Like most other things I do, I plunged headfirst into the project. We found the PERFECT space. Cosmic introductions were made. And despite some obstacles, everything just WORKED. The power of community and bravery cannot be understated in bringing what was initially known as Girl Boss Offices, a coworking space for female entrepreneurs, to life.
We opened the doors in December 2019. Four short months later a global pandemic shifted the entire world, and we had just opened a business that required people to be physically in it to be successful. Or so we thought.
We used the time that our doors were closed to champion the wider female entrepreneur community in Knoxville. And in turn, found ourselves a community even greater than the one we were intentionally building. Community is always out there – it just sometimes takes a little elbow grease, time and purpose to find!
As our doors reopened and our desks filled, we continued to support the community at large. It became evident that GBO was at the center of a lot of connections being made, both within and outside our actual walls. We realized that maybe, just maybe, our initial mission was too small, and had unintentionally capped what GBO could become.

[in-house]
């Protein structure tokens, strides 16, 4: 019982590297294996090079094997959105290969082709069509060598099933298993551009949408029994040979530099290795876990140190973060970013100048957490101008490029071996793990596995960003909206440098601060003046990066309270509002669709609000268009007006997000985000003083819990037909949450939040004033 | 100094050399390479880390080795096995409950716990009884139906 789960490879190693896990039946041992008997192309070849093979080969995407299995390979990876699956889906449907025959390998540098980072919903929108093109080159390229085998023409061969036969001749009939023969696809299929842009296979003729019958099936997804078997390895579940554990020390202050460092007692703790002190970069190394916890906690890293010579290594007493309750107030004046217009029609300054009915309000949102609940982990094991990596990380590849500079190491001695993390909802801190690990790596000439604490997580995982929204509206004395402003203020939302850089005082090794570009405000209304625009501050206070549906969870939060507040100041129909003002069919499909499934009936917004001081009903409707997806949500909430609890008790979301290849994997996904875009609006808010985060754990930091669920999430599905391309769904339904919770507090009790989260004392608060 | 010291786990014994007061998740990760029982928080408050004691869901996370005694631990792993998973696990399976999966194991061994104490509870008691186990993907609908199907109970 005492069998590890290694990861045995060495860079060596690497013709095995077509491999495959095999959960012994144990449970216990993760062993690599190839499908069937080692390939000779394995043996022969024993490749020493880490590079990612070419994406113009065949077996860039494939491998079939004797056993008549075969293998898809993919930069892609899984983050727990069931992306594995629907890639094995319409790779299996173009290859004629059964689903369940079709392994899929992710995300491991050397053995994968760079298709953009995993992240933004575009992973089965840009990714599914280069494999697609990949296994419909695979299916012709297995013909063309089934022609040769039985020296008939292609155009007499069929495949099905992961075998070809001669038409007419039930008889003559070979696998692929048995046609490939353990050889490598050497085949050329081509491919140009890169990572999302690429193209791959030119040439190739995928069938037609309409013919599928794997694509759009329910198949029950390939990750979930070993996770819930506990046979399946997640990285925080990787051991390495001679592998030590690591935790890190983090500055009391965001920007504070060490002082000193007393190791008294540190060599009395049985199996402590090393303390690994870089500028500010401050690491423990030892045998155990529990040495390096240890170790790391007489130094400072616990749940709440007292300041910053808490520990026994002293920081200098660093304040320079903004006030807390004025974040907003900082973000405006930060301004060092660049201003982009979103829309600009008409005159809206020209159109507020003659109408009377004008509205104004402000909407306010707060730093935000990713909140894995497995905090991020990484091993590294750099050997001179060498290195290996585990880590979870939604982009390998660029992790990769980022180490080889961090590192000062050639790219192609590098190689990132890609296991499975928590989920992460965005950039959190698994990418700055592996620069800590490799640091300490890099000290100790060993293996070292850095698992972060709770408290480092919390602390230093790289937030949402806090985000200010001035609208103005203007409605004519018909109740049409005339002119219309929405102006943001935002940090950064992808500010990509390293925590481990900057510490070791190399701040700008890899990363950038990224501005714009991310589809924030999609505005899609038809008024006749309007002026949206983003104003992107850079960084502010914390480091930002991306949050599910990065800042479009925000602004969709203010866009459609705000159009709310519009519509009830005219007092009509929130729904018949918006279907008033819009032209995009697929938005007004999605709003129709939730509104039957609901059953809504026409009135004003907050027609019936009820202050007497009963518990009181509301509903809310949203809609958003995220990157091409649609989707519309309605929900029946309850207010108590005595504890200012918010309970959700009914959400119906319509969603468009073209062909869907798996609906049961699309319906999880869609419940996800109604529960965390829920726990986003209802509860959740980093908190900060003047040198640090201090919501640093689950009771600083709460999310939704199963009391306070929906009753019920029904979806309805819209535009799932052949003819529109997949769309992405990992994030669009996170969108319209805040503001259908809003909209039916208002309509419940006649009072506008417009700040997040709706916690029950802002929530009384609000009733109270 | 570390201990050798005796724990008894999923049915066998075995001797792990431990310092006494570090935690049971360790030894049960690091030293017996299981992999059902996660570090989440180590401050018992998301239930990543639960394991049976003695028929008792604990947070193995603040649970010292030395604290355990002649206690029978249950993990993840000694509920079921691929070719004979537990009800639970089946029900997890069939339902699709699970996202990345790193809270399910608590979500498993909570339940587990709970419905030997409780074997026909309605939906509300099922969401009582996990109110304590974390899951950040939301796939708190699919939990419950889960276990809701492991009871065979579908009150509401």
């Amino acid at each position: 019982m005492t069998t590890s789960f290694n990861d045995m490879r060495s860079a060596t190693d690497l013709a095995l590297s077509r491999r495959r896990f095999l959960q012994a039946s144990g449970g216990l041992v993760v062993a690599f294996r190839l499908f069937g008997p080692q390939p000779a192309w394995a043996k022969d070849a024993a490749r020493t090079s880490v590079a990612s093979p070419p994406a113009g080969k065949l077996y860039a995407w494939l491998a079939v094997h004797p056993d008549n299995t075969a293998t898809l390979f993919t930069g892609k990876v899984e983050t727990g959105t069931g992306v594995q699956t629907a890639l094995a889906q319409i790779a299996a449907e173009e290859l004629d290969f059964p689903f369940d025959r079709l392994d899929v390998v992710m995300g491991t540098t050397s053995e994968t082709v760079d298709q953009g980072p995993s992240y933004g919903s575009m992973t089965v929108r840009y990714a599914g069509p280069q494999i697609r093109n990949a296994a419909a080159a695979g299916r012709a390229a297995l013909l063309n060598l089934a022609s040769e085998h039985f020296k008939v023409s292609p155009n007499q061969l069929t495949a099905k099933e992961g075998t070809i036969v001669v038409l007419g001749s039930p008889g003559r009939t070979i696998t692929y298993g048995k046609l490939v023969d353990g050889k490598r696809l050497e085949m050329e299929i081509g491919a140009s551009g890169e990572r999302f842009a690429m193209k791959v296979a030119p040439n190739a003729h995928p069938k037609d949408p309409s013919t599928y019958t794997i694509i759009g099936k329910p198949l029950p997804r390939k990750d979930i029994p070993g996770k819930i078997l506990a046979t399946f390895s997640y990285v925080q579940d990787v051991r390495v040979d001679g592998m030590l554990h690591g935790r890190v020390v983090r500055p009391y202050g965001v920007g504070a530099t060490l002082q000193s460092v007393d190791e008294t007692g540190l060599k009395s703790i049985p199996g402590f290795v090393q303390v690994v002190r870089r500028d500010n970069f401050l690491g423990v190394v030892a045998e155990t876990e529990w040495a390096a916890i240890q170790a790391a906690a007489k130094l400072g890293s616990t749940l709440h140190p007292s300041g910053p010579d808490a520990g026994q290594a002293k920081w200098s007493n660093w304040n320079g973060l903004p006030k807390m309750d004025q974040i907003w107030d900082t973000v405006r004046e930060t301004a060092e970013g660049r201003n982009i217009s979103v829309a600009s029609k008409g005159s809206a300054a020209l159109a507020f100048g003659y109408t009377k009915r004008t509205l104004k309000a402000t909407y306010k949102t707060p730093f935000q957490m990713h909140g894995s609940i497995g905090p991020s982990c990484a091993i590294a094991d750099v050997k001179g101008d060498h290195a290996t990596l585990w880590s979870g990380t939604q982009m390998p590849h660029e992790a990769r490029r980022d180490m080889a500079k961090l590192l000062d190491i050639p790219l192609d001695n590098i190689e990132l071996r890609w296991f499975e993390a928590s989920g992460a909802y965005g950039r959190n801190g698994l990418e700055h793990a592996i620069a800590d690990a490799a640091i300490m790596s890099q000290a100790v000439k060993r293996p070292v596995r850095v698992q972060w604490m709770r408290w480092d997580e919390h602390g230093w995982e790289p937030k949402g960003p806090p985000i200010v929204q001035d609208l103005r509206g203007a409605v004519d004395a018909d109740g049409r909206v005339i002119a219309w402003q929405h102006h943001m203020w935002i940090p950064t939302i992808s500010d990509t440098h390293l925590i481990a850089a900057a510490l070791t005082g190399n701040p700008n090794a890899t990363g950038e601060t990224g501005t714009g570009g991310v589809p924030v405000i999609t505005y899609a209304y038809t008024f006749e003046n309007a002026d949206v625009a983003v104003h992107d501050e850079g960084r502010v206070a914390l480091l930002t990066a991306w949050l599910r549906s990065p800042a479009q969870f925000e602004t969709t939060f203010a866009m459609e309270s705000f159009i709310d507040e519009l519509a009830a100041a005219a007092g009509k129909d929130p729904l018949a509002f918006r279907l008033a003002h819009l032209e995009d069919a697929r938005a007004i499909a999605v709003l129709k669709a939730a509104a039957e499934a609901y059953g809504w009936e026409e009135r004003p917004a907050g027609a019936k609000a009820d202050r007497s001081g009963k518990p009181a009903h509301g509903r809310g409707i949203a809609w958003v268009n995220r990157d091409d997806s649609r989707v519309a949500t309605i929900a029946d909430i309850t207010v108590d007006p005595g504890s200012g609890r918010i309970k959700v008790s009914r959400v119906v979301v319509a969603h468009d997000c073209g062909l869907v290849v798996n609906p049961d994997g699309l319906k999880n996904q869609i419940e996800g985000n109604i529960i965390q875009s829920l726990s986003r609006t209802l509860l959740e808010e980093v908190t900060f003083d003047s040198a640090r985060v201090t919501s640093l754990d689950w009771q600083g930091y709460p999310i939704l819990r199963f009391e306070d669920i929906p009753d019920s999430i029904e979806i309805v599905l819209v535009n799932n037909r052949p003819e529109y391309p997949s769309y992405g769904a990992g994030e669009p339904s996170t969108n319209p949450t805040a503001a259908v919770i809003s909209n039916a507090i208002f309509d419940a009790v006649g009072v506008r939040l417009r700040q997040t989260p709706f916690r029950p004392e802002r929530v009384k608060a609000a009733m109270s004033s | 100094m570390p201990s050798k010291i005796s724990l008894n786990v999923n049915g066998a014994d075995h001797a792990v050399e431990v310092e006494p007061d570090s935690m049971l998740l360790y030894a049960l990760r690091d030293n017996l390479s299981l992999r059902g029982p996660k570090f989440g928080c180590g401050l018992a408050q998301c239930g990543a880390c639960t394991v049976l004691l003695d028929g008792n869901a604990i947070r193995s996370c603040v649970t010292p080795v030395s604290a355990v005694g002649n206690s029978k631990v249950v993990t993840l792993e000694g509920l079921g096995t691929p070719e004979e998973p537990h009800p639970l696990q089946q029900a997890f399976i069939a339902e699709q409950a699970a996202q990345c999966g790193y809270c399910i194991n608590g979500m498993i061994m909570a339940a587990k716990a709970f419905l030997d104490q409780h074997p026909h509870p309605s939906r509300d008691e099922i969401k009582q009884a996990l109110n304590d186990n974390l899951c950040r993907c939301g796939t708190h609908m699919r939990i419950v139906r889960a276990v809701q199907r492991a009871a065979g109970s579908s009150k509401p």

As we started to dream bigger, without limits, we made the decision to form a larger company – one where all that we had become could flourish. Along with excitement, it meant we needed to redefine who we were as a company – down to our name and branding.
It’s no secret, naming a company can be hard. We tried everything in the book. If there’s a name generator online, we tried it. We made lists, we put random letters together, we read the dictionary. Somewhere along the way, someone suggested archaic words. And one immediately stood out.
Webster’s has several definitions for the word aught. Two caught our eye.
As we read them, these two definitions merged and became one – Anything At All.
We are on a mission to empower women to build anything at all.
We believe women can do anything at all. We believe entrepreneurship can be for anyone at all.
We believe you can accomplish anything at all through entrepreneurship.
If we can redefine entrepreneurship, certainly, we can redefine a word.
Let’s say your best friend was visiting the area and you wanted to show them the best time ever. Where would you take them? Give us a little itinerary – say it was a week long trip, where would you eat, drink, visit, hang out, etc.
If someone came to visit Knoxville, they better get used to hearing the words “there’s a woman who”, because just about every stop we made would start with that phrase!!
Knoxville is a hidden gem – often overlooked by some of the more popular cities surrounding us (Nashville, Asheville), we’ve got just as much to offer and at a lower price point to boot!